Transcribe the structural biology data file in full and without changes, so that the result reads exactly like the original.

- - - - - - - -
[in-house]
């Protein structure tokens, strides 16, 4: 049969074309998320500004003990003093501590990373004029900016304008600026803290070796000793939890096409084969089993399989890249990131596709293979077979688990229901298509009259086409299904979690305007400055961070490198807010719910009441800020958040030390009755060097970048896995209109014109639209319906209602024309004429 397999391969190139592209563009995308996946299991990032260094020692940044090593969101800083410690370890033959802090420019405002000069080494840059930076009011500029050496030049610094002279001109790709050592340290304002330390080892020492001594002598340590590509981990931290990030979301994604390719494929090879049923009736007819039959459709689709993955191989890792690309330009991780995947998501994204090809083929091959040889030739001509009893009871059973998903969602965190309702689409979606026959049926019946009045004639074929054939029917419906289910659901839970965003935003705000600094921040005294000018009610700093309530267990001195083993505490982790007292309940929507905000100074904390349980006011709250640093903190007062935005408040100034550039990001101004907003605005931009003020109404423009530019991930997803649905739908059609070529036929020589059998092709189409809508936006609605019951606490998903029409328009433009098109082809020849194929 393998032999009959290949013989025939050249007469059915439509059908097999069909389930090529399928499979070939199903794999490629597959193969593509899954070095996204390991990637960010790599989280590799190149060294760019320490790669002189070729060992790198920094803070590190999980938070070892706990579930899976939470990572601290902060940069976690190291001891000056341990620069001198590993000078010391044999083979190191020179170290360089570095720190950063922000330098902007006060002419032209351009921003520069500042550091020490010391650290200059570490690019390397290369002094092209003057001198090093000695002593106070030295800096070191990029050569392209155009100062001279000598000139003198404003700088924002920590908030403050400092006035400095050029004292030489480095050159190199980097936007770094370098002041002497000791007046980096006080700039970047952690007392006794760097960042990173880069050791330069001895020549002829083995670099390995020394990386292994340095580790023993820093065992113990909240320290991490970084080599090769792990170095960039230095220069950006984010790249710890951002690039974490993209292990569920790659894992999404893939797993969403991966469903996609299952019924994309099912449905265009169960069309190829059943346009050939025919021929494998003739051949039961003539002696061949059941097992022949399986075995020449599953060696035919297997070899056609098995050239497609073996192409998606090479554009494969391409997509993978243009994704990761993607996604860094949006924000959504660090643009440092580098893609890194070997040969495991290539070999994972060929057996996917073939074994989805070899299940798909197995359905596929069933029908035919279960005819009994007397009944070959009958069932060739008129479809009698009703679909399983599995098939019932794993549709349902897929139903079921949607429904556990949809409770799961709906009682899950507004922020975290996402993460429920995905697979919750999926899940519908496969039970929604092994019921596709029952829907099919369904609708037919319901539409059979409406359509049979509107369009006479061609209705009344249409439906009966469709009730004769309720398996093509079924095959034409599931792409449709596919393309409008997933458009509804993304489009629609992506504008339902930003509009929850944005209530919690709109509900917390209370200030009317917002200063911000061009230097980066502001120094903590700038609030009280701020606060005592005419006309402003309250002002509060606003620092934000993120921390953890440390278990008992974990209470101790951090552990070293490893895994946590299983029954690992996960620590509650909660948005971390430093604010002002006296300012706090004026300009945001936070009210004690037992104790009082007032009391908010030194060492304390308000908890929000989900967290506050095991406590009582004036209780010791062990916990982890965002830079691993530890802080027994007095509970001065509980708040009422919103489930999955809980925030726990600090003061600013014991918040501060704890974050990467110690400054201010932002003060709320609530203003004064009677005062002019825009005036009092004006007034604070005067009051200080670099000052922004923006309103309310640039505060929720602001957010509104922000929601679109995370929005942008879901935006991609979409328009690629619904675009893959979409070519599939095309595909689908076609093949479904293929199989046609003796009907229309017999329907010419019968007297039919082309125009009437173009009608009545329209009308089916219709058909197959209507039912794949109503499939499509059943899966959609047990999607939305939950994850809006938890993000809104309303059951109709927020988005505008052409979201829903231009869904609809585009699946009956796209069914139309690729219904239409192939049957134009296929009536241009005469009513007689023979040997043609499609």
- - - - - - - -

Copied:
[in-house]
């Protein structure tokens, strides 16, 4: 049969074309998320500004003990003093501590990373004029900016304008600026803290070796000793939890096409084969089993399989890249990131596709293979077979688990229901298509009259086409299904979690305007400055961070490198807010719910009441800020958040030390009755060097970048896995209109014109639209319906209602024309004429 397999391969190139592209563009995308996946299991990032260094020692940044090593969101800083410690370890033959802090420019405002000069080494840059930076009011500029050496030049610094002279001109790709050592340290304002330390080892020492001594002598340590590509981990931290990030979301994604390719494929090879049923009736007819039959459709689709993955191989890792690309330009991780995947998501994204090809083929091959040889030739001509009893009871059973998903969602965190309702689409979606026959049926019946009045004639074929054939029917419906289910659901839970965003935003705000600094921040005294000018009610700093309530267990001195083993505490982790007292309940929507905000100074904390349980006011709250640093903190007062935005408040100034550039990001101004907003605005931009003020109404423009530019991930997803649905739908059609070529036929020589059998092709189409809508936006609605019951606490998903029409328009433009098109082809020849194929 393998032999009959290949013989025939050249007469059915439509059908097999069909389930090529399928499979070939199903794999490629597959193969593509899954070095996204390991990637960010790599989280590799190149060294760019320490790669002189070729060992790198920094803070590190999980938070070892706990579930899976939470990572601290902060940069976690190291001891000056341990620069001198590993000078010391044999083979190191020179170290360089570095720190950063922000330098902007006060002419032209351009921003520069500042550091020490010391650290200059570490690019390397290369002094092209003057001198090093000695002593106070030295800096070191990029050569392209155009100062001279000598000139003198404003700088924002920590908030403050400092006035400095050029004292030489480095050159190199980097936007770094370098002041002497000791007046980096006080700039970047952690007392006794760097960042990173880069050791330069001895020549002829083995670099390995020394990386292994340095580790023993820093065992113990909240320290991490970084080599090769792990170095960039230095220069950006984010790249710890951002690039974490993209292990569920790659894992999404893939797993969403991966469903996609299952019924994309099912449905265009169960069309190829059943346009050939025919021929494998003739051949039961003539002696061949059941097992022949399986075995020449599953060696035919297997070899056609098995050239497609073996192409998606090479554009494969391409997509993978243009994704990761993607996604860094949006924000959504660090643009440092580098893609890194070997040969495991290539070999994972060929057996996917073939074994989805070899299940798909197995359905596929069933029908035919279960005819009994007397009944070959009958069932060739008129479809009698009703679909399983599995098939019932794993549709349902897929139903079921949607429904556990949809409770799961709906009682899950507004922020975290996402993460429920995905697979919750999926899940519908496969039970929604092994019921596709029952829907099919369904609708037919319901539409059979409406359509049979509107369009006479061609209705009344249409439906009966469709009730004769309720398996093509079924095959034409599931792409449709596919393309409008997933458009509804993304489009629609992506504008339902930003509009929850944005209530919690709109509900917390209370200030009317917002200063911000061009230097980066502001120094903590700038609030009280701020606060005592005419006309402003309250002002509060606003620092934000993120921390953890440390278990008992974990209470101790951090552990070293490893895994946590299983029954690992996960620590509650909660948005971390430093604010002002006296300012706090004026300009945001936070009210004690037992104790009082007032009391908010030194060492304390308000908890929000989900967290506050095991406590009582004036209780010791062990916990982890965002830079691993530890802080027994007095509970001065509980708040009422919103489930999955809980925030726990600090003061600013014991918040501060704890974050990467110690400054201010932002003060709320609530203003004064009677005062002019825009005036009092004006007034604070005067009051200080670099000052922004923006309103309310640039505060929720602001957010509104922000929601679109995370929005942008879901935006991609979409328009690629619904675009893959979409070519599939095309595909689908076609093949479904293929199989046609003796009907229309017999329907010419019968007297039919082309125009009437173009009608009545329209009308089916219709058909197959209507039912794949109503499939499509059943899966959609047990999607939305939950994850809006938890993000809104309303059951109709927020988005505008052409979201829903231009869904609809585009699946009956796209069914139309690729219904239409192939049957134009296929009536241009005469009513007689023979040997043609499609």